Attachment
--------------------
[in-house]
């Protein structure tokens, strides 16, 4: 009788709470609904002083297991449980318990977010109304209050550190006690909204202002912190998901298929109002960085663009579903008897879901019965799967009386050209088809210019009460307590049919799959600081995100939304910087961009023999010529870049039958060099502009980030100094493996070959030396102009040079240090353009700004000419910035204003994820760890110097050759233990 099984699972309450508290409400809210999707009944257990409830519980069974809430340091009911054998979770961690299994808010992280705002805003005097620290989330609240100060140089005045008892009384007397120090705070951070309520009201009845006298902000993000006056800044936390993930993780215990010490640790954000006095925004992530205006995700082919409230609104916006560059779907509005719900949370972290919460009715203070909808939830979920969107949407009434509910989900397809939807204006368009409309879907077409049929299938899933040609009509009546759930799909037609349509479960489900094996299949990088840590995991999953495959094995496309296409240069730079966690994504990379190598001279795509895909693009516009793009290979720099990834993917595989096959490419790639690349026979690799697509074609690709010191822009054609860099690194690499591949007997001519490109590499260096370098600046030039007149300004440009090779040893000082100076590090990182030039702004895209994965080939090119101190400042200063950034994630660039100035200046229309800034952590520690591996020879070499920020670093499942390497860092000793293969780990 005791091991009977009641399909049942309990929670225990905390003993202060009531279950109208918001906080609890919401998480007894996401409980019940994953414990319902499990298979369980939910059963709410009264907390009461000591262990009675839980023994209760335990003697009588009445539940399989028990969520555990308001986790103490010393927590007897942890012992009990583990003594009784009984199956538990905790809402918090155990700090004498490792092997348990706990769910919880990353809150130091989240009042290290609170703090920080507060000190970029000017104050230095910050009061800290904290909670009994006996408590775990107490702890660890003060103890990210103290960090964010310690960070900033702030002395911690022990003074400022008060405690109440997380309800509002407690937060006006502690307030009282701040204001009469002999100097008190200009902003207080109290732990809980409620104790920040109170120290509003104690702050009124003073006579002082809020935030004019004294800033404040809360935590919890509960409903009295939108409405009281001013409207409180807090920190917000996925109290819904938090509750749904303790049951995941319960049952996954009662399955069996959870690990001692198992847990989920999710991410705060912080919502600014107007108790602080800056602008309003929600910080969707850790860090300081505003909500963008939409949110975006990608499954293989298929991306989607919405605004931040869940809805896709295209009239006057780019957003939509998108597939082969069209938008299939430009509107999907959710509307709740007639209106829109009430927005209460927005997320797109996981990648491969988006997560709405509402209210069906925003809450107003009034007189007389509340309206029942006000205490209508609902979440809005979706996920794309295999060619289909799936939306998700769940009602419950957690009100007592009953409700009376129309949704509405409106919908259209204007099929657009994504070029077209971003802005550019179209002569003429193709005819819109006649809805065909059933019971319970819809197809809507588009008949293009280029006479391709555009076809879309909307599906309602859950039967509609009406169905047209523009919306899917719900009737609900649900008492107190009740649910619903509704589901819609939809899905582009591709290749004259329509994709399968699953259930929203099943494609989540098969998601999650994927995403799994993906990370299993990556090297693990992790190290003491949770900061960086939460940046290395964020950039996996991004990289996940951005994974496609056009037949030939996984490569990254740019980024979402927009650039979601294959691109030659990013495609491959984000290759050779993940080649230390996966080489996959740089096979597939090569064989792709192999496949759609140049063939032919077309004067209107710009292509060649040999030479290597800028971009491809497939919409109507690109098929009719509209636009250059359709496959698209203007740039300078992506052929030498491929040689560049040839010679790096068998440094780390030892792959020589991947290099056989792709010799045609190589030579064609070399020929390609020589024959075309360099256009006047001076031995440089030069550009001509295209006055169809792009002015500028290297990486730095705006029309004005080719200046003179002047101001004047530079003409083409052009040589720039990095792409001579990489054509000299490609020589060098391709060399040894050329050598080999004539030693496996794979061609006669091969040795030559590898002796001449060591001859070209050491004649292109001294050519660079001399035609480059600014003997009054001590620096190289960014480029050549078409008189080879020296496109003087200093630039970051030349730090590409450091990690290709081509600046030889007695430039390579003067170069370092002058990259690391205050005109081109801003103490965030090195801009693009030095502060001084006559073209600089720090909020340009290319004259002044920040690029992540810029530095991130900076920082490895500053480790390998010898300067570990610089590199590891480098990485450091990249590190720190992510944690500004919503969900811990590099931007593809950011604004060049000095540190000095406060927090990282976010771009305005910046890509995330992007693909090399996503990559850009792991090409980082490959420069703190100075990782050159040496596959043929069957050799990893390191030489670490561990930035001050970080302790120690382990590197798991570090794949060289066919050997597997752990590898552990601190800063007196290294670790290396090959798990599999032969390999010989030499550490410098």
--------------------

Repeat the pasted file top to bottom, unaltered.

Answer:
[in-house]
């Protein structure tokens, strides 16, 4: 009788709470609904002083297991449980318990977010109304209050550190006690909204202002912190998901298929109002960085663009579903008897879901019965799967009386050209088809210019009460307590049919799959600081995100939304910087961009023999010529870049039958060099502009980030100094493996070959030396102009040079240090353009700004000419910035204003994820760890110097050759233990 099984699972309450508290409400809210999707009944257990409830519980069974809430340091009911054998979770961690299994808010992280705002805003005097620290989330609240100060140089005045008892009384007397120090705070951070309520009201009845006298902000993000006056800044936390993930993780215990010490640790954000006095925004992530205006995700082919409230609104916006560059779907509005719900949370972290919460009715203070909808939830979920969107949407009434509910989900397809939807204006368009409309879907077409049929299938899933040609009509009546759930799909037609349509479960489900094996299949990088840590995991999953495959094995496309296409240069730079966690994504990379190598001279795509895909693009516009793009290979720099990834993917595989096959490419790639690349026979690799697509074609690709010191822009054609860099690194690499591949007997001519490109590499260096370098600046030039007149300004440009090779040893000082100076590090990182030039702004895209994965080939090119101190400042200063950034994630660039100035200046229309800034952590520690591996020879070499920020670093499942390497860092000793293969780990 005791091991009977009641399909049942309990929670225990905390003993202060009531279950109208918001906080609890919401998480007894996401409980019940994953414990319902499990298979369980939910059963709410009264907390009461000591262990009675839980023994209760335990003697009588009445539940399989028990969520555990308001986790103490010393927590007897942890012992009990583990003594009784009984199956538990905790809402918090155990700090004498490792092997348990706990769910919880990353809150130091989240009042290290609170703090920080507060000190970029000017104050230095910050009061800290904290909670009994006996408590775990107490702890660890003060103890990210103290960090964010310690960070900033702030002395911690022990003074400022008060405690109440997380309800509002407690937060006006502690307030009282701040204001009469002999100097008190200009902003207080109290732990809980409620104790920040109170120290509003104690702050009124003073006579002082809020935030004019004294800033404040809360935590919890509960409903009295939108409405009281001013409207409180807090920190917000996925109290819904938090509750749904303790049951995941319960049952996954009662399955069996959870690990001692198992847990989920999710991410705060912080919502600014107007108790602080800056602008309003929600910080969707850790860090300081505003909500963008939409949110975006990608499954293989298929991306989607919405605004931040869940809805896709295209009239006057780019957003939509998108597939082969069209938008299939430009509107999907959710509307709740007639209106829109009430927005209460927005997320797109996981990648491969988006997560709405509402209210069906925003809450107003009034007189007389509340309206029942006000205490209508609902979440809005979706996920794309295999060619289909799936939306998700769940009602419950957690009100007592009953409700009376129309949704509405409106919908259209204007099929657009994504070029077209971003802005550019179209002569003429193709005819819109006649809805065909059933019971319970819809197809809507588009008949293009280029006479391709555009076809879309909307599906309602859950039967509609009406169905047209523009919306899917719900009737609900649900008492107190009740649910619903509704589901819609939809899905582009591709290749004259329509994709399968699953259930929203099943494609989540098969998601999650994927995403799994993906990370299993990556090297693990992790190290003491949770900061960086939460940046290395964020950039996996991004990289996940951005994974496609056009037949030939996984490569990254740019980024979402927009650039979601294959691109030659990013495609491959984000290759050779993940080649230390996966080489996959740089096979597939090569064989792709192999496949759609140049063939032919077309004067209107710009292509060649040999030479290597800028971009491809497939919409109507690109098929009719509209636009250059359709496959698209203007740039300078992506052929030498491929040689560049040839010679790096068998440094780390030892792959020589991947290099056989792709010799045609190589030579064609070399020929390609020589024959075309360099256009006047001076031995440089030069550009001509295209006055169809792009002015500028290297990486730095705006029309004005080719200046003179002047101001004047530079003409083409052009040589720039990095792409001579990489054509000299490609020589060098391709060399040894050329050598080999004539030693496996794979061609006669091969040795030559590898002796001449060591001859070209050491004649292109001294050519660079001399035609480059600014003997009054001590620096190289960014480029050549078409008189080879020296496109003087200093630039970051030349730090590409450091990690290709081509600046030889007695430039390579003067170069370092002058990259690391205050005109081109801003103490965030090195801009693009030095502060001084006559073209600089720090909020340009290319004259002044920040690029992540810029530095991130900076920082490895500053480790390998010898300067570990610089590199590891480098990485450091990249590190720190992510944690500004919503969900811990590099931007593809950011604004060049000095540190000095406060927090990282976010771009305005910046890509995330992007693909090399996503990559850009792991090409980082490959420069703190100075990782050159040496596959043929069957050799990893390191030489670490561990930035001050970080302790120690382990590197798991570090794949060289066919050997597997752990590898552990601190800063007196290294670790290396090959798990599999032969390999010989030499550490410098």